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#ActualDan Violet Sagmiller

Posted 18 April 2013 - 01:45 PM

@Norman

Here is the reason I'm trying to avoid saving chunks of data.  When the server needs to know something, like if a building can go in a particular spot, it needs to check all the tiles that it will be on to make sure they are buildable.  As in not water for instance.  If I did chunks, then for each check, it has to build that entire chunk, Suppose a building is 2x2 tiles, and that is right on a division between four chunks.  Then it has to build up all 4 chunks of data just to check 4 tile ids.  

 

So it is for the server's sake that I am trying to avoid this. 

 

also, @JTippetts

Some of what that produced was awesome.  exactly the types of layouts I would like to see.  But it also looks like its building in large chunks, not so much pixel by pixel.  (as in a function/pattern will adjust many pixels at a time, so if you didn't preprocess that, how much work would it take to implement something like that per pixel for checking.  

 

 

*Possible Idea...

(PreviousRandom = where the current code leaves off and was about to return)

X>>3&7&previousRandom = obtaining bits 0 1 2 3 4 5 (giving blocks of 8*8 the same base randomizers), as 0 through 7.  It increases the odds for the value to be 0, then 1,2 or 4, then 3,5,6 then 7 from highest to lowest order.

I can repeat the same pattern on the Y side. 

Each value can link to something that will alter the odds of particular tile types, for instance, I could make

: 0 grass, just all grass.  No more mods.

: 1,2,4 Grass mostly, but with water as an alternative.

: 3 = grass at edges, another tile type massed through the center

: 5 = additional rock focus.

: 6 = additional forrest focus.

: 7 = Forest.

 

That would be the X effect, and Y could have its own modifying alterations.  Perhaps the top corner pieces, can even look up its 2 neighbors to modify its likely hood of a particular type.

 

I think this gives me some more tweaking room without particularly expanding on the processing level too much.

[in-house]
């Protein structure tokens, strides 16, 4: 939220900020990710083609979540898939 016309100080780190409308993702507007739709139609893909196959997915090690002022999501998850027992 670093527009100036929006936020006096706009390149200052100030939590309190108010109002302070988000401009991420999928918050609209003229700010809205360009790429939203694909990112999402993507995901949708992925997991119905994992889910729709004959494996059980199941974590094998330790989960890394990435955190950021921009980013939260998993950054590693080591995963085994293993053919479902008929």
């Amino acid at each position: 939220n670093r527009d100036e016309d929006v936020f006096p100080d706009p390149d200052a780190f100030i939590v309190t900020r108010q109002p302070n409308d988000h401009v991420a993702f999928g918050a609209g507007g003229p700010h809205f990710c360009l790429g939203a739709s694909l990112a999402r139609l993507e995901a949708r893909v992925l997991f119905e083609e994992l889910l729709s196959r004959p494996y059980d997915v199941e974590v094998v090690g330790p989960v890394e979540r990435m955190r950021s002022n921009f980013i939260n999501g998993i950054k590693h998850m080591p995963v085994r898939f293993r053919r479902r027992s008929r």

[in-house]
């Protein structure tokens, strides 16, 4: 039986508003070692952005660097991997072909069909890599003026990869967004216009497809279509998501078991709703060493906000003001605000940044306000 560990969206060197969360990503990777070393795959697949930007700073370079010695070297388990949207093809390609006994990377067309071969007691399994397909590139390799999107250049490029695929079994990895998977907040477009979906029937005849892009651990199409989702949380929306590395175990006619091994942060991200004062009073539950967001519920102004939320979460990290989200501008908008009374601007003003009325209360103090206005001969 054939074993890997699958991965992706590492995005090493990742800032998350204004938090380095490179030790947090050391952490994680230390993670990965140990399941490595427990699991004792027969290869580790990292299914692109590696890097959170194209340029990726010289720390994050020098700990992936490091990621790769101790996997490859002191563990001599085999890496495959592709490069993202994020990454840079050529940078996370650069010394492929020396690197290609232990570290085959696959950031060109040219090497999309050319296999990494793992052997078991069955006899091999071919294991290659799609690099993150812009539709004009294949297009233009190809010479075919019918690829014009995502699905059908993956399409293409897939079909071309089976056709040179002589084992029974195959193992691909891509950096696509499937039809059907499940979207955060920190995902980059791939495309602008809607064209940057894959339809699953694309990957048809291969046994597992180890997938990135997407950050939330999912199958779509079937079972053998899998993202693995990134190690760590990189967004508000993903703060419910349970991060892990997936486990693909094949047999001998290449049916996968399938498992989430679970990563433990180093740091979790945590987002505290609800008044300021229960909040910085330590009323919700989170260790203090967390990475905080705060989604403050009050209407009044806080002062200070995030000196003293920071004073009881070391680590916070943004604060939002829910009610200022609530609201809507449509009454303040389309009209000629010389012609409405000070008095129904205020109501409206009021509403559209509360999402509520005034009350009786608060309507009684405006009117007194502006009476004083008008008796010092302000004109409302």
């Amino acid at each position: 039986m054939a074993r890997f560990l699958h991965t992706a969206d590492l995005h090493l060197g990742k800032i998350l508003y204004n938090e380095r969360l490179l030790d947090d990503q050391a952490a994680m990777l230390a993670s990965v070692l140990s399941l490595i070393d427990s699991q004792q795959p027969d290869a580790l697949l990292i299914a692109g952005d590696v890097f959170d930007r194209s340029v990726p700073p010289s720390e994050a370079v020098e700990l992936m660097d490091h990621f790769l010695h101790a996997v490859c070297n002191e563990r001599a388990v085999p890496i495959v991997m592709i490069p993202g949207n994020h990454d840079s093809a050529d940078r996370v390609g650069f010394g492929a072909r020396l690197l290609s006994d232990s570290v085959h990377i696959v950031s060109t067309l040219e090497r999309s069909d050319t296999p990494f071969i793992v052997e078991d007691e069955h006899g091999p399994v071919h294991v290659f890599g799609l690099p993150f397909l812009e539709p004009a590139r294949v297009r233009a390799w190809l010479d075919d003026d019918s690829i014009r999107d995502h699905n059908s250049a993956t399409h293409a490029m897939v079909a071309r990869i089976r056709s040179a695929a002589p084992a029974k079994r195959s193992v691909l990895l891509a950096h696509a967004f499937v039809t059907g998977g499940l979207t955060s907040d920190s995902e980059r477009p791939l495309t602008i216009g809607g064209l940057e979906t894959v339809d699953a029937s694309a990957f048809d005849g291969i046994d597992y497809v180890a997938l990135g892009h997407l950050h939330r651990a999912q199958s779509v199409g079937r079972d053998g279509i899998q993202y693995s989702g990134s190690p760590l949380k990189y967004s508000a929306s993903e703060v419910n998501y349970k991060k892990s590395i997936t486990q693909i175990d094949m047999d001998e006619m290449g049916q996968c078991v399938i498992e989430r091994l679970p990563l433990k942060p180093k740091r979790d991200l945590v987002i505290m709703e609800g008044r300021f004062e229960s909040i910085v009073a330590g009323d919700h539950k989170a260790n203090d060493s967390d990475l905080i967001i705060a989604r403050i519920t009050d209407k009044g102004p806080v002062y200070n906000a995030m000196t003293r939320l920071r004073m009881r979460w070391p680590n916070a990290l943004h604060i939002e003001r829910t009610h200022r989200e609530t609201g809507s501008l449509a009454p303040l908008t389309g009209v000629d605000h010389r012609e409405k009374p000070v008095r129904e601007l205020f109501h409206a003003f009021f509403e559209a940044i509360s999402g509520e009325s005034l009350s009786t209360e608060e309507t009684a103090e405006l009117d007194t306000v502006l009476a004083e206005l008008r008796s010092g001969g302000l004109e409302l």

#1Dan Violet Sagmiller

Posted 18 April 2013 - 12:21 PM

@Norman

Here is the reason I'm trying to avoid saving chunks of data.  When the server needs to know something, like if a building can go in a particular spot, it needs to check all the tiles that it will be on to make sure they are buildable.  As in not water for instance.  If I did chunks, then for each check, it has to build that entire chunk, Suppose a building is 2x2 tiles, and that is right on a division between four chunks.  Then it has to build up all 4 chunks of data just to check 4 tile ids.  

 

So it is for the server's sake that I am trying to avoid this. 

 

also, @JTippetts

Some of what that produced was awesome.  exactly the types of layouts I would like to see.  But it also looks like its building in large chunks, not so much pixel by pixel.  (as in a function/pattern will adjust many pixels at a time, so if you didn't preprocess that, how much work would it take to implement something like that per pixel for checking.  

 

 

*Possible Idea...

(PreviousRandom = where the current code leaves off and was about to return)

X>>3&7&previousRandom = obtaining bits 0 1 2 3 4 5 (giving blocks of 8*8 the same base randomizers), as 0 through 7.  It increases the odds for the value to be 0, then 1,2 or 4, then 3,5,6 then 7 from highest to lowest order.

I can repeat the same pattern on the Y side. 

Each value can link to something that will alter the odds of particular tile types, for instance, I could make

: 0 grass, just all grass.  No more mods.

: 1,2,4 Grass mostly, but with water as an alternative.

: 3 = grass at edges, another tile type massed through the center

: 5 = additional rock focus.

: 6 = additional forrest focus.

: 7 = Forest.

 

That would be the X effect, and Y could have its own modifying alterations.  Perhaps the top corner pieces, can even look up its 2 neighbors to modify its likely hood of a particular type.

 

I think this atleast gives me some more tweaking room without particularly expanding on the mass.


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